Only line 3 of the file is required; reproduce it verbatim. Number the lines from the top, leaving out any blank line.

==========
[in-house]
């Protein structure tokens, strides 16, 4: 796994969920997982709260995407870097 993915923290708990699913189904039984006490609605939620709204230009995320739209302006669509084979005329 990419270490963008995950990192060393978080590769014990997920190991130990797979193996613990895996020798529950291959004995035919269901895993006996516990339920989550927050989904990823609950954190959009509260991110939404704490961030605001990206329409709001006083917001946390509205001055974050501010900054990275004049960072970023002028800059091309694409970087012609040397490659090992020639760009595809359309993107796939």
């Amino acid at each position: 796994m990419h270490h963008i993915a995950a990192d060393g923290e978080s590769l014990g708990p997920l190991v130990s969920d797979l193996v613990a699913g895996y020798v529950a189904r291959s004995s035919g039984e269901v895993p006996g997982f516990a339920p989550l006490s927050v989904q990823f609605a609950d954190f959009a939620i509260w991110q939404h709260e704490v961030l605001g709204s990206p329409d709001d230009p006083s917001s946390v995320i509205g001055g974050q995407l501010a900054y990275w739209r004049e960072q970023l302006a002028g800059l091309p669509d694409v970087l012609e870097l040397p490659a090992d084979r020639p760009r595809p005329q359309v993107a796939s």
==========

């Amino acid at each position: 796994m990419h270490h963008i993915a995950a990192d060393g923290e978080s590769l014990g708990p997920l190991v130990s969920d797979l193996v613990a699913g895996y020798v529950a189904r291959s004995s035919g039984e269901v895993p006996g997982f516990a339920p989550l006490s927050v989904q990823f609605a609950d954190f959009a939620i509260w991110q939404h709260e704490v961030l605001g709204s990206p329409d709001d230009p006083s917001s946390v995320i509205g001055g974050q995407l501010a900054y990275w739209r004049e960072q970023l302006a002028g800059l091309p669509d694409v970087l012609e870097l040397p490659a090992d084979r020639p760009r595809p005329q359309v993107a796939s």